Ron Paul's Texas Straight Talk - A weekly Column

May 13, 2002


The American people won a great victory last week in the ongoing battle to preserve our national sovereignty. On Monday, the administration formally announced President Bush’s bold decision to withdraw the United States from the UN International Criminal Court (ICC) treaty. UN bureaucrats have been working quietly for several years to create the ICC, with the ultimate goal of installing an international tribunal that claims jurisdiction over every human on the planet- and judicial supremacy over our own Supreme Court. Given the steady progress of ICC planners to date in convincing about 60 nations to ratify the treaty, the American withdrawal represents a stunning setback for those intent on establishing an international legal system that undermines our Constitution- and a rare but important triumph for American national interests.

On the heels of the Bush administration decision, I introduced legislation aimed at prohibiting the use of taxpayer funds for the unconstitutional tribunal. I wanted to make sure that Congress took advantage of the moment and supported the administration by ensuring that your tax dollars aren’t used to pay for another UN scheme, especially one that the our President expressly rejected. My bill was supported by the House leadership, and several of my congressional colleagues joined as co-sponsors. The bill, which expressed that Congress should prohibit appropriations for the ICC, passed overwhelmingly as an amendment to a larger defense bill.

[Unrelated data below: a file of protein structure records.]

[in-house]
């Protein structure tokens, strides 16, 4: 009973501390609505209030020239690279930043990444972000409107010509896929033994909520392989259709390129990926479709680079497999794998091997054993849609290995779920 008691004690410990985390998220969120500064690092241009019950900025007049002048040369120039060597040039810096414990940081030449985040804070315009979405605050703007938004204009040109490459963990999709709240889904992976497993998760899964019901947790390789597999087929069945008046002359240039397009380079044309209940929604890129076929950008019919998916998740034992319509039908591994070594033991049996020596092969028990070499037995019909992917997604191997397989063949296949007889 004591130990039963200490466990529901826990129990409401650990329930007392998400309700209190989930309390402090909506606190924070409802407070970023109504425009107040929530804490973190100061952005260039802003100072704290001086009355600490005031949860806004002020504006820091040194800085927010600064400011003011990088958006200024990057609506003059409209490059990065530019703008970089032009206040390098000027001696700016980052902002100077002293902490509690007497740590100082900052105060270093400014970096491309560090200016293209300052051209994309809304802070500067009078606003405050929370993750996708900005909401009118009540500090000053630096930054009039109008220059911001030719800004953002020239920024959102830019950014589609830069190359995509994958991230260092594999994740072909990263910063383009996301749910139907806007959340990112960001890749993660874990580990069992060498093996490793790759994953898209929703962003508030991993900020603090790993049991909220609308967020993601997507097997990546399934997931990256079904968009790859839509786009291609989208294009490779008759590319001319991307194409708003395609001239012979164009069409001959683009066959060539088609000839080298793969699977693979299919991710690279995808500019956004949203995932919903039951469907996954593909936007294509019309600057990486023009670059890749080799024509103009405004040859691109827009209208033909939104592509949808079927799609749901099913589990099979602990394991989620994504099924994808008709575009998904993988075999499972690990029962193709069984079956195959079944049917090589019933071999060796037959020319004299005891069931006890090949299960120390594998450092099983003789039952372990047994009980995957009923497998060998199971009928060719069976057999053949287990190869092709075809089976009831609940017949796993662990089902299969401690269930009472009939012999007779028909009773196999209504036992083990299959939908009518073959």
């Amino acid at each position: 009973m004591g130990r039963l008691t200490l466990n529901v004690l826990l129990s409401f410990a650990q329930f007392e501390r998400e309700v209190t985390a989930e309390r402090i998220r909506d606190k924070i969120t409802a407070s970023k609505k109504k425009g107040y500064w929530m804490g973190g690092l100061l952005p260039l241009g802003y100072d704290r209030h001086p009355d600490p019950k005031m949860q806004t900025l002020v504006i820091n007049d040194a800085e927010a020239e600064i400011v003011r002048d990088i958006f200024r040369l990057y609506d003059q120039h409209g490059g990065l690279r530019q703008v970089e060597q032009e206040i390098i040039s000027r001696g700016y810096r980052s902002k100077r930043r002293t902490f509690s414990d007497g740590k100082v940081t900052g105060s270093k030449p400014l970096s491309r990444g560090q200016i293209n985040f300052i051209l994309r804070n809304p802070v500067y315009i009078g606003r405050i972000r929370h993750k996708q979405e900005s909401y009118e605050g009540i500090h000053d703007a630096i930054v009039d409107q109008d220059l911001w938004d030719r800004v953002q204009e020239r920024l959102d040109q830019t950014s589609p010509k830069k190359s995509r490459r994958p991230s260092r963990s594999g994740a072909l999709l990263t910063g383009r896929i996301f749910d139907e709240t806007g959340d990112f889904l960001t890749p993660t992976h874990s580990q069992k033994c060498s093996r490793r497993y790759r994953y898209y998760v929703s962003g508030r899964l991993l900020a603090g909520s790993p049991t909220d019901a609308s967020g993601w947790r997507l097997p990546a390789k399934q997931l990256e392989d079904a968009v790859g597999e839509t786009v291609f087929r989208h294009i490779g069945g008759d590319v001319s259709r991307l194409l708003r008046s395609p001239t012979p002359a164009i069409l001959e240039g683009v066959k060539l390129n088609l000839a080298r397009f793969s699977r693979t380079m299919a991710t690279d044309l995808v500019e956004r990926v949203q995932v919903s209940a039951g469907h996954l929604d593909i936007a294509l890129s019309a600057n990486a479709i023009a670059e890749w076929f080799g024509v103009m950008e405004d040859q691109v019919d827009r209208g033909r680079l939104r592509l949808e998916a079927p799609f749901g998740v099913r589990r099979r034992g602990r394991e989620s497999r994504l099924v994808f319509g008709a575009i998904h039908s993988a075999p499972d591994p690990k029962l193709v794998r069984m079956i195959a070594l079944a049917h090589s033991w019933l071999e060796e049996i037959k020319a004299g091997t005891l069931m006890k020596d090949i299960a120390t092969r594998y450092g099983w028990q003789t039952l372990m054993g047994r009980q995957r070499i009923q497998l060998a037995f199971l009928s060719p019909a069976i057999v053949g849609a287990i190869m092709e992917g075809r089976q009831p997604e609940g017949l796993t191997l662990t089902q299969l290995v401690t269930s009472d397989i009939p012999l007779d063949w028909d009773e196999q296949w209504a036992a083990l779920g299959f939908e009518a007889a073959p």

We should be perfectly clear about what the ICC really represents. The UN does not respect our domestic laws or our national sovereignty. On the contrary, UN ministers view our laws as obstacles to their goals. It is no exaggeration to say that the UN wants to create international laws that override our domestic gun, labor, environment, and tax laws- just to name a few. In fact, the UN states its goals quite openly on its website. We should remember that the ICC, like the UN itself, will be inherently political. Although the court purports to address only criminal matters, it will serve to establish a permanent international legal apparatus used to enforce an ever-growing list of international laws. The ICC can only further erode national sovereignty by undermining the authority of national courts and overriding national laws.

We must reassert that the Supreme Court is the court of highest authority for our nation, and that every American citizen enjoys protections guaranteed in the Bill of Rights. President Bush gave notice to the international community last week that the United States will not participate in a global court that undermines the checks and balances of our Constitution. He deserves our praise and our support for bravely standing against the ICC and against UN bureaucrats who have so little regard for our laws. Congress should follow his lead and respect the Constitution by refusing to send even one penny of taxpayer funds to the ICC bureaucrats.